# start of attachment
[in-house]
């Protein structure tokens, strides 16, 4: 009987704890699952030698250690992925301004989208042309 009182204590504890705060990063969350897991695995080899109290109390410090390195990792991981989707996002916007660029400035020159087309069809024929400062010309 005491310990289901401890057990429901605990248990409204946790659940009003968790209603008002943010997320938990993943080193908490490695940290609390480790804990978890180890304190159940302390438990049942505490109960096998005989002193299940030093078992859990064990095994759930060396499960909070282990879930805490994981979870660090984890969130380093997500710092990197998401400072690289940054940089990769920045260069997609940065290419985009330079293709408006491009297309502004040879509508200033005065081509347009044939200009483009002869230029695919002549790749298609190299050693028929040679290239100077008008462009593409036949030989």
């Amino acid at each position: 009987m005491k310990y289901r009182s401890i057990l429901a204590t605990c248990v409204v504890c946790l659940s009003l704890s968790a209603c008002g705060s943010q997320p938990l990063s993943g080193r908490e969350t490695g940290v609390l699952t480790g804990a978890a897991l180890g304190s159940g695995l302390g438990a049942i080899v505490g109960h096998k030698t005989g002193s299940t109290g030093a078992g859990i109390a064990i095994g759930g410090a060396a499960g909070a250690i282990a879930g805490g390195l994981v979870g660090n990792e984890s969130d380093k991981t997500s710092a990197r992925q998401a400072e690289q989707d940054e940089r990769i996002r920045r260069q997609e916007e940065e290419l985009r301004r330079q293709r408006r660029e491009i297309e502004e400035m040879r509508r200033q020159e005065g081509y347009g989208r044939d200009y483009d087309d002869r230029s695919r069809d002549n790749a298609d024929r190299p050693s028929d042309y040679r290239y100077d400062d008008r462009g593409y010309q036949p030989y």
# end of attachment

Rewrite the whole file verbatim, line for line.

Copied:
[in-house]
């Protein structure tokens, strides 16, 4: 009987704890699952030698250690992925301004989208042309 009182204590504890705060990063969350897991695995080899109290109390410090390195990792991981989707996002916007660029400035020159087309069809024929400062010309 005491310990289901401890057990429901605990248990409204946790659940009003968790209603008002943010997320938990993943080193908490490695940290609390480790804990978890180890304190159940302390438990049942505490109960096998005989002193299940030093078992859990064990095994759930060396499960909070282990879930805490994981979870660090984890969130380093997500710092990197998401400072690289940054940089990769920045260069997609940065290419985009330079293709408006491009297309502004040879509508200033005065081509347009044939200009483009002869230029695919002549790749298609190299050693028929040679290239100077008008462009593409036949030989």
């Amino acid at each position: 009987m005491k310990y289901r009182s401890i057990l429901a204590t605990c248990v409204v504890c946790l659940s009003l704890s968790a209603c008002g705060s943010q997320p938990l990063s993943g080193r908490e969350t490695g940290v609390l699952t480790g804990a978890a897991l180890g304190s159940g695995l302390g438990a049942i080899v505490g109960h096998k030698t005989g002193s299940t109290g030093a078992g859990i109390a064990i095994g759930g410090a060396a499960g909070a250690i282990a879930g805490g390195l994981v979870g660090n990792e984890s969130d380093k991981t997500s710092a990197r992925q998401a400072e690289q989707d940054e940089r990769i996002r920045r260069q997609e916007e940065e290419l985009r301004r330079q293709r408006r660029e491009i297309e502004e400035m040879r509508r200033q020159e005065g081509y347009g989208r044939d200009y483009d087309d002869r230029s695919r069809d002549n790749a298609d024929r190299p050693s028929d042309y040679r290239y100077d400062d008008r462009g593409y010309q036949p030989y």